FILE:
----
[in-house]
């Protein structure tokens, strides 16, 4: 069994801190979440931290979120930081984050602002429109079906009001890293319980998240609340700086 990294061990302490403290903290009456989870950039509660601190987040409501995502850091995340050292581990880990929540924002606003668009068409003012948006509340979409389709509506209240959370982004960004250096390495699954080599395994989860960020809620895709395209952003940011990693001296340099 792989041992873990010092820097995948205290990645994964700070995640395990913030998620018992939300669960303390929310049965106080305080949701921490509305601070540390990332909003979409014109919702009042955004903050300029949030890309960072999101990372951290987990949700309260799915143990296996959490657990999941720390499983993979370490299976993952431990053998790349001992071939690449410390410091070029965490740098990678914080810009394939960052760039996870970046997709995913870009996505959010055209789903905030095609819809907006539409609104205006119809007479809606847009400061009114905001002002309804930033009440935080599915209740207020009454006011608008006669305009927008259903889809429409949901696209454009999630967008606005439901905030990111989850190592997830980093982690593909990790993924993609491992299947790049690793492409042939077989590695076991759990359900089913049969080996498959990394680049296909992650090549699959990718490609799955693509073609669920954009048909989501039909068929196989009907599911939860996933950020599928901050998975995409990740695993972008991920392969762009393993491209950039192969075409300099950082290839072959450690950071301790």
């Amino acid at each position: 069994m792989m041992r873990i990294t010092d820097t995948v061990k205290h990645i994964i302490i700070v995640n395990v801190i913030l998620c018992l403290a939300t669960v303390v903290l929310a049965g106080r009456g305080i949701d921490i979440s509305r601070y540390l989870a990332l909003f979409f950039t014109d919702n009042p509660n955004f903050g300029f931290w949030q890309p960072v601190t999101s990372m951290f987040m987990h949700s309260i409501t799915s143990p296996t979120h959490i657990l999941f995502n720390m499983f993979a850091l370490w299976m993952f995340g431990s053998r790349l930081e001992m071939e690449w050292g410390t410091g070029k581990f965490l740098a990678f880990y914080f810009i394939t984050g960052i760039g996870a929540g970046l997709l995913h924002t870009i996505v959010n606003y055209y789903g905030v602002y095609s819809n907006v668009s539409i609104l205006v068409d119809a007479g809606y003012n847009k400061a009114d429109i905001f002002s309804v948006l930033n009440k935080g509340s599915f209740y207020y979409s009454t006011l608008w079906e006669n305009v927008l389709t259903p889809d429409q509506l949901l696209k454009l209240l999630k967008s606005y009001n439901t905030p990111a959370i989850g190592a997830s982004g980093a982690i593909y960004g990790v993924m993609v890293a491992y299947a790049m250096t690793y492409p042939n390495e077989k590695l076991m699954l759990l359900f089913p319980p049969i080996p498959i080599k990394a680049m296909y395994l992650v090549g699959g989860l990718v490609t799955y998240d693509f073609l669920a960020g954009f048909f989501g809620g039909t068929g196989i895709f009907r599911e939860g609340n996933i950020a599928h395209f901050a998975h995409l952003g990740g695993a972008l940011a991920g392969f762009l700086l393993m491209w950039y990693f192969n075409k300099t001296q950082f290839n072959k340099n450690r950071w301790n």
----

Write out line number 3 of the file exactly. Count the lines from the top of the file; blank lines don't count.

């Amino acid at each position: 069994m792989m041992r873990i990294t010092d820097t995948v061990k205290h990645i994964i302490i700070v995640n395990v801190i913030l998620c018992l403290a939300t669960v303390v903290l929310a049965g106080r009456g305080i949701d921490i979440s509305r601070y540390l989870a990332l909003f979409f950039t014109d919702n009042p509660n955004f903050g300029f931290w949030q890309p960072v601190t999101s990372m951290f987040m987990h949700s309260i409501t799915s143990p296996t979120h959490i657990l999941f995502n720390m499983f993979a850091l370490w299976m993952f995340g431990s053998r790349l930081e001992m071939e690449w050292g410390t410091g070029k581990f965490l740098a990678f880990y914080f810009i394939t984050g960052i760039g996870a929540g970046l997709l995913h924002t870009i996505v959010n606003y055209y789903g905030v602002y095609s819809n907006v668009s539409i609104l205006v068409d119809a007479g809606y003012n847009k400061a009114d429109i905001f002002s309804v948006l930033n009440k935080g509340s599915f209740y207020y979409s009454t006011l608008w079906e006669n305009v927008l389709t259903p889809d429409q509506l949901l696209k454009l209240l999630k967008s606005y009001n439901t905030p990111a959370i989850g190592a997830s982004g980093a982690i593909y960004g990790v993924m993609v890293a491992y299947a790049m250096t690793y492409p042939n390495e077989k590695l076991m699954l759990l359900f089913p319980p049969i080996p498959i080599k990394a680049m296909y395994l992650v090549g699959g989860l990718v490609t799955y998240d693509f073609l669920a960020g954009f048909f989501g809620g039909t068929g196989i895709f009907r599911e939860g609340n996933i950020a599928h395209f901050a998975h995409l952003g990740g695993a972008l940011a991920g392969f762009l700086l393993m491209w950039y990693f192969n075409k300099t001296q950082f290839n072959k340099n450690r950071w301790n």